Volozhin Yeshiva was constructed between 1803 and 1806 and is an important touchstone for the origins of European yeshivas and advanced Torah study. Due to the difficulties facing Jewish communities in the region in the nineteenth and twentieth centuries, the yeshiva was continually shut down by the authorities, until it was closed permanently in 1939. The building was used as a stable for German soldiers during World War II and was converted into a canteen in the 1950s and a cookery in the 1970s, until it was finally returned to the Jewish community of Belarus in 1989.
How We Helped
In 2008 World Monuments Fund supported various projects at the site, including archival research into the history of the building and an architectural and technical appraisal of the structure. The conditions assessment work, completed at the end of 2009, determined that the façade had survived relatively unchanged over the years, although minor alterations had been made and certain decorative elements were missing. Based on the results of the assessment, should restoration be undertaken, it would be possible to restore the original dimensions of the windows on the basement floor, replace missing decorative elements, restore the main entry to its original dimensions, paint the façade in the original ochre color, and restore and paint the chimney. The technical appraisal revealed that many of the walls had cracks and that the iron-concrete separation blocks between the basement and first floor have technical problems. Sections of the walls need to be replaced with new bricks and partial replacement of the bridging between the basement and first floor is required to reinforce the iron-concrete separation blocks. In addition, the exterior walls of the building need to be re-pointed to protect the building from water damage.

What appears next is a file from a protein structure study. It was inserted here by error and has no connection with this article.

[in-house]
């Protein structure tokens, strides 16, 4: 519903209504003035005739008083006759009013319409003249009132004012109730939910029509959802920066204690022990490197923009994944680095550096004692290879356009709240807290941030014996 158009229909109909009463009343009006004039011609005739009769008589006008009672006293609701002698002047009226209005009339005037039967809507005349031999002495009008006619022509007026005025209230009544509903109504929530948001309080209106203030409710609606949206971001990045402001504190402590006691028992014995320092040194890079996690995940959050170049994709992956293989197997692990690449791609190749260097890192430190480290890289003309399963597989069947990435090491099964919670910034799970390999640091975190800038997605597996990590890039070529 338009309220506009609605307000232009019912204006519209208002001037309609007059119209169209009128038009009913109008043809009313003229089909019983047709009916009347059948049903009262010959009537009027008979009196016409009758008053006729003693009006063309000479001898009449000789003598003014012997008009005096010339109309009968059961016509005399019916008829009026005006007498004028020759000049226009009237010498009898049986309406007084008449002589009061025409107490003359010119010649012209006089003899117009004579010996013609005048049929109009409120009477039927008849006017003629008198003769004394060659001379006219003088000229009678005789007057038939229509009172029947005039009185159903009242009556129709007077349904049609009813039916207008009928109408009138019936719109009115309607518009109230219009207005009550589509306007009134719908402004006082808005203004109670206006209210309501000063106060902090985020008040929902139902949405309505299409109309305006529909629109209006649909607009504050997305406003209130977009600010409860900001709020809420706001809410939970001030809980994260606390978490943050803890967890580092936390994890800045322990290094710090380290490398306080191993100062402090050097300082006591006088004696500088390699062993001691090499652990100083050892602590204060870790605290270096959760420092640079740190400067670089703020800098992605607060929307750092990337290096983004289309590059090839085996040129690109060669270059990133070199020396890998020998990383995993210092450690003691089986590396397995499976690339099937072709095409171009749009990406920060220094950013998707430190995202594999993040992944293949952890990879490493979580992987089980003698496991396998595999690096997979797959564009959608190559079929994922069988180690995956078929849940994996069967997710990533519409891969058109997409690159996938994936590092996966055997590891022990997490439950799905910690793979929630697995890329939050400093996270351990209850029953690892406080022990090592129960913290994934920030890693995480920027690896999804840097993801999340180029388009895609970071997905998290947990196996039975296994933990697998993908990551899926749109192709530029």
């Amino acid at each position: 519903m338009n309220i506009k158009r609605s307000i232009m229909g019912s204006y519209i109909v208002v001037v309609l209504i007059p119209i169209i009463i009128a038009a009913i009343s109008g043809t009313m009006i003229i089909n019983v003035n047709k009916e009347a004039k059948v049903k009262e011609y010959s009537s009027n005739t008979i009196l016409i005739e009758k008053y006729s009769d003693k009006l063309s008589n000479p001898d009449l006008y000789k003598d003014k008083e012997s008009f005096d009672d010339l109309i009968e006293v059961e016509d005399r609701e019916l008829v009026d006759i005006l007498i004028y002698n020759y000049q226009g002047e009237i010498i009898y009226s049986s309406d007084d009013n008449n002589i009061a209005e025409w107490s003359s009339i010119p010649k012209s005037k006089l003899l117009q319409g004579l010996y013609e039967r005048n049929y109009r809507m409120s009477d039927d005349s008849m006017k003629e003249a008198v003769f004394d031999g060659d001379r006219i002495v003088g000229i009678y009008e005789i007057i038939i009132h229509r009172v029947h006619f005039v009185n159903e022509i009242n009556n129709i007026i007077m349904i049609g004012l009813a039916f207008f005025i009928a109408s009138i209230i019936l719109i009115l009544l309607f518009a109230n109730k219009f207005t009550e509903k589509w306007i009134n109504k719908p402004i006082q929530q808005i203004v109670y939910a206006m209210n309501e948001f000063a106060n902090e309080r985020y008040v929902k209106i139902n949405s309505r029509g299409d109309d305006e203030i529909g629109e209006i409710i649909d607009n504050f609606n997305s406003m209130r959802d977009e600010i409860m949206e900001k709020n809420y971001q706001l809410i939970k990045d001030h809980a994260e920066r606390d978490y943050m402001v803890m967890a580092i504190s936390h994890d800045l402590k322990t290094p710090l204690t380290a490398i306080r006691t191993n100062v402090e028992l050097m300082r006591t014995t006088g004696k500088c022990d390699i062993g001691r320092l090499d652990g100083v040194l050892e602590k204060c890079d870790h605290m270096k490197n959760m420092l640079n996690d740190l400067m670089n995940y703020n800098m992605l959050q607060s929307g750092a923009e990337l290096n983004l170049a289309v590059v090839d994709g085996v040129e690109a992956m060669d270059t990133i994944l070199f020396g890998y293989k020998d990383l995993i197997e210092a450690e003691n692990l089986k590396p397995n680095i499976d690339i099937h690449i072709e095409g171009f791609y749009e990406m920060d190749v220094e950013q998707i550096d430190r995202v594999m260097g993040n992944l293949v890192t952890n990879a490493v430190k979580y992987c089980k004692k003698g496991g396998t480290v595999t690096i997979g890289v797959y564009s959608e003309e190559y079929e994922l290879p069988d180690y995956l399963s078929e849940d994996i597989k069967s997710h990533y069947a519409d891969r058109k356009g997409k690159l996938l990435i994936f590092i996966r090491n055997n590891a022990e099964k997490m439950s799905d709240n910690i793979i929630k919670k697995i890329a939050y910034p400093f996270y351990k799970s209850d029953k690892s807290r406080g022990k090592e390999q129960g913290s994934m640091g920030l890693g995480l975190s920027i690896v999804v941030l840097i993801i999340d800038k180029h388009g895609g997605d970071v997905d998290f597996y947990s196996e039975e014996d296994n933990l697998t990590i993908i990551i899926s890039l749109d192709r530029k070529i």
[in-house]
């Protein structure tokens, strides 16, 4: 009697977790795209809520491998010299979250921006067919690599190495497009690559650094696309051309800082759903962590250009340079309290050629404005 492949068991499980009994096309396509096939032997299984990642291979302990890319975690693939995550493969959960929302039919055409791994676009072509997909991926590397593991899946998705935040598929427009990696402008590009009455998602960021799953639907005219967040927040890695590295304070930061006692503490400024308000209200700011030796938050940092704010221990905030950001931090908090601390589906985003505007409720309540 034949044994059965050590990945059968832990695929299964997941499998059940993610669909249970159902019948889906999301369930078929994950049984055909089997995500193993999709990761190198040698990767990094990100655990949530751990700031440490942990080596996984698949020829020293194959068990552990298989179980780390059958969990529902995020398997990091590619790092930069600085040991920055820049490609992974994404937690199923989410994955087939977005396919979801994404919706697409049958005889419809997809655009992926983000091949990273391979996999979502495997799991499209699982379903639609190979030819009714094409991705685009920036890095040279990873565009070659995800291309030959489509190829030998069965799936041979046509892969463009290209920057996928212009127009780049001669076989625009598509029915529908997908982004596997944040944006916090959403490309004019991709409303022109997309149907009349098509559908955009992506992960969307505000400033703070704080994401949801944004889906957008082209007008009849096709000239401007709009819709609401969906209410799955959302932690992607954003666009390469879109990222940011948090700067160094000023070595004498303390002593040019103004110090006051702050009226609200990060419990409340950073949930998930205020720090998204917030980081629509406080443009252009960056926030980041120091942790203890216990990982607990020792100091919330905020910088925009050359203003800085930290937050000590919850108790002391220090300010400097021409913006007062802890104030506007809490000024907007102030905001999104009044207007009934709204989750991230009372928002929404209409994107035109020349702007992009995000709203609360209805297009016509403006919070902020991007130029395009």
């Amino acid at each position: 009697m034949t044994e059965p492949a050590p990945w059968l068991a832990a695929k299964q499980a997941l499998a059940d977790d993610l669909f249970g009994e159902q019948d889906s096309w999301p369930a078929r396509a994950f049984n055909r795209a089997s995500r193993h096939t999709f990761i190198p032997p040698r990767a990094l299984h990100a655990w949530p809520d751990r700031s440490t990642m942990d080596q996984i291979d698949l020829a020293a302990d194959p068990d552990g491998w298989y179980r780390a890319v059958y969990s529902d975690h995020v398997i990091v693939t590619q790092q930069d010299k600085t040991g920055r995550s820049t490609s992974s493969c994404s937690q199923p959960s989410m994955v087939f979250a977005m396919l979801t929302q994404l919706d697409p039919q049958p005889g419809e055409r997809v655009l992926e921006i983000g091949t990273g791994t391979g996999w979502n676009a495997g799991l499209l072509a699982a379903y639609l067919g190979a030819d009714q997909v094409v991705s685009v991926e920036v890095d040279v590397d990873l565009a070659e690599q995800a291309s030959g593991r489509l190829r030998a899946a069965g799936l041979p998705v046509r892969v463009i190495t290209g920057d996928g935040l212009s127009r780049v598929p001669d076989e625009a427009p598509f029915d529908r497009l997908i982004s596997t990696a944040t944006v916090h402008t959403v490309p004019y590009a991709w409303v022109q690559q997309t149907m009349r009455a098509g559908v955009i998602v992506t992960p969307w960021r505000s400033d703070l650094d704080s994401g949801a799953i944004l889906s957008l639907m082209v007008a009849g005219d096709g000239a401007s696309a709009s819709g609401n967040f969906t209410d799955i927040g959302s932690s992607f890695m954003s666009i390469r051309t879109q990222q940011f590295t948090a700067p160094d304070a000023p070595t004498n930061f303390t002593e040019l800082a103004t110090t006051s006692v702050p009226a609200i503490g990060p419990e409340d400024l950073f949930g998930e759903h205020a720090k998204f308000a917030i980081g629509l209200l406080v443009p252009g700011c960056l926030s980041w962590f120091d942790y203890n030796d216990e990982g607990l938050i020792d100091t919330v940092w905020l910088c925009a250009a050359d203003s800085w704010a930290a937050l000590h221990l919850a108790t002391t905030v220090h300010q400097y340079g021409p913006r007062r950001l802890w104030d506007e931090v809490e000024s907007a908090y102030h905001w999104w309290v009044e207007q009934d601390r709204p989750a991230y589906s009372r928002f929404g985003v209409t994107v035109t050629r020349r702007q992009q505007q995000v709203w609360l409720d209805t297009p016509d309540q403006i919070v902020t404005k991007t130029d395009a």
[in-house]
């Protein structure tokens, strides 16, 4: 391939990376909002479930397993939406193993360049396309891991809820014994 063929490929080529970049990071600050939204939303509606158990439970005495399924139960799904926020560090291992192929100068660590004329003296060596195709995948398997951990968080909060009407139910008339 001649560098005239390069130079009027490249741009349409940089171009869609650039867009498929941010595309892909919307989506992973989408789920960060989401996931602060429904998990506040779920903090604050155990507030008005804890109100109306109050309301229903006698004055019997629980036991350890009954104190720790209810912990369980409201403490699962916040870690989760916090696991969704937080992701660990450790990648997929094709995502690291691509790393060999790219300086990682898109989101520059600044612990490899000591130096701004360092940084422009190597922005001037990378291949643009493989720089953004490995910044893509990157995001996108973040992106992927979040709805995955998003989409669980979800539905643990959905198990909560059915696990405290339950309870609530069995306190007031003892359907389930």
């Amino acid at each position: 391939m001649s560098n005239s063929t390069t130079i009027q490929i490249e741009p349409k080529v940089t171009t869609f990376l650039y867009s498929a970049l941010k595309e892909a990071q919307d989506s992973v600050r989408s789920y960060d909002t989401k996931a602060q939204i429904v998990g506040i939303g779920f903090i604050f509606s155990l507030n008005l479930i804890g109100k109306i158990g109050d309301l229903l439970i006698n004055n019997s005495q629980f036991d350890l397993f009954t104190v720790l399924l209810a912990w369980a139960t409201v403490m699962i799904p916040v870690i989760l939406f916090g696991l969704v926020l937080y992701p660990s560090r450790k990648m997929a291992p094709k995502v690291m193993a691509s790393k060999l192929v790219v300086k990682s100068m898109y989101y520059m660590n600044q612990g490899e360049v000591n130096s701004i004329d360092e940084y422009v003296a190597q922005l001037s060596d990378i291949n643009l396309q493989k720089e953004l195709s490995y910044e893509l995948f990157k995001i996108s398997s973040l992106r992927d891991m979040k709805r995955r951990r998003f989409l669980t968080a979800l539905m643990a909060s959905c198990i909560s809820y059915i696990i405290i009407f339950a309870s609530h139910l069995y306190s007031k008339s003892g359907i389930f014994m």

Why It Matters
Volozhin Yeshiva paved the way for widespread Torah study in Europe. It stands as an important cultural and architectural landmark in the city of Volozhin and represents an early example of Torah study practices that have now spread around the world. Although prior to the restoration the building served as a deli and housed a temporary exhibit about the history of the yeshiva, it is hoped that the building can reopen as a yeshiva once the renovation is completed.